Tuesday, November 19, 2013

Facilitate … by talking to yourself.

Talk to yourself! It might be the best conversation you ever had.  Talking to yourself takes on a whole new dimension when facilitating.  How many internal conversations do you have going on within your head when you are facilitating?   I have learned to value these conversations and intentionally listen to them.  When I start to feel the buzz in my brain that may indicate a variety of emotions: anxiety, excitement, nervousness, passion – I now pause and think about what is going on.

 I use two excellent sources for this self-reflection.  I learned the Focussed Conversation Method from the Institute of Cultural Affairs Canada (http://ica-associates.ca/).  This method, called an ORID, guides an individual or a group through a flow of Objective, Reflective, Interpretive, and Decisional perspectives. When I am facilitating with a group and feel that something is happening that needs to be examined, I initially use an ORID in my head to assess the situation.  I ask myself:  O - What do I hear and see?  R - How do I feel about it?  I - What do I think the group participants are feeling and thinking?  D – Do I need to share my observations with the group?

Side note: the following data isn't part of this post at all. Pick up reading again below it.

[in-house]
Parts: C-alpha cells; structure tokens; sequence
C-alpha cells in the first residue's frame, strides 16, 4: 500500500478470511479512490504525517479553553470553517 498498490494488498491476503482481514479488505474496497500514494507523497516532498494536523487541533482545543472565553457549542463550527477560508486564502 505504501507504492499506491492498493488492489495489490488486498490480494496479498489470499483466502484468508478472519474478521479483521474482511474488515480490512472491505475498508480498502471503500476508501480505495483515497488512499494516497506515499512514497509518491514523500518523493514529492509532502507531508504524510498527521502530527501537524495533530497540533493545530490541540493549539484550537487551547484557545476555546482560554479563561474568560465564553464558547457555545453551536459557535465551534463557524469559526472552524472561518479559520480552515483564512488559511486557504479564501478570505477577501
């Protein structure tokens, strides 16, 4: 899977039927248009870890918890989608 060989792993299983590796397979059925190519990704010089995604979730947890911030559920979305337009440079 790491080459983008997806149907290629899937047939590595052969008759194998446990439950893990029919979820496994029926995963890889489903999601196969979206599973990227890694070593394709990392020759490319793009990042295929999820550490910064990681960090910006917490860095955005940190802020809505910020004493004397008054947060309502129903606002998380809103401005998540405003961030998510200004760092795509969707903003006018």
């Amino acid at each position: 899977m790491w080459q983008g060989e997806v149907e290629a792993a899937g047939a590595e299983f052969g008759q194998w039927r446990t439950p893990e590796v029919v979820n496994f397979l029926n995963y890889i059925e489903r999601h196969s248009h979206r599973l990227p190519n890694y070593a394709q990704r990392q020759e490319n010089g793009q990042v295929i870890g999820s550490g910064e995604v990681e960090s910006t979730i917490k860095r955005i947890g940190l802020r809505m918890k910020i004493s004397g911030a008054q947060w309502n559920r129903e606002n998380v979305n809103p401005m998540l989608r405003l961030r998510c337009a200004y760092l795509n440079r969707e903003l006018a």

The second source is the Mutual Learning Cycle from The Skilled Facilitator by Roger Schwarz (http://www.schwarzassociates.com/).  With this method, I talk to myself by Observing – What do I see and hear?, then Making Meaning of what I think it means, and then Choosing whether it is worthwhile to say something to the group. 

Knowing and using both of these methods helps me stay calm when facilitating; which in turn, hopefully, helps the group achieve better discussions and decisions.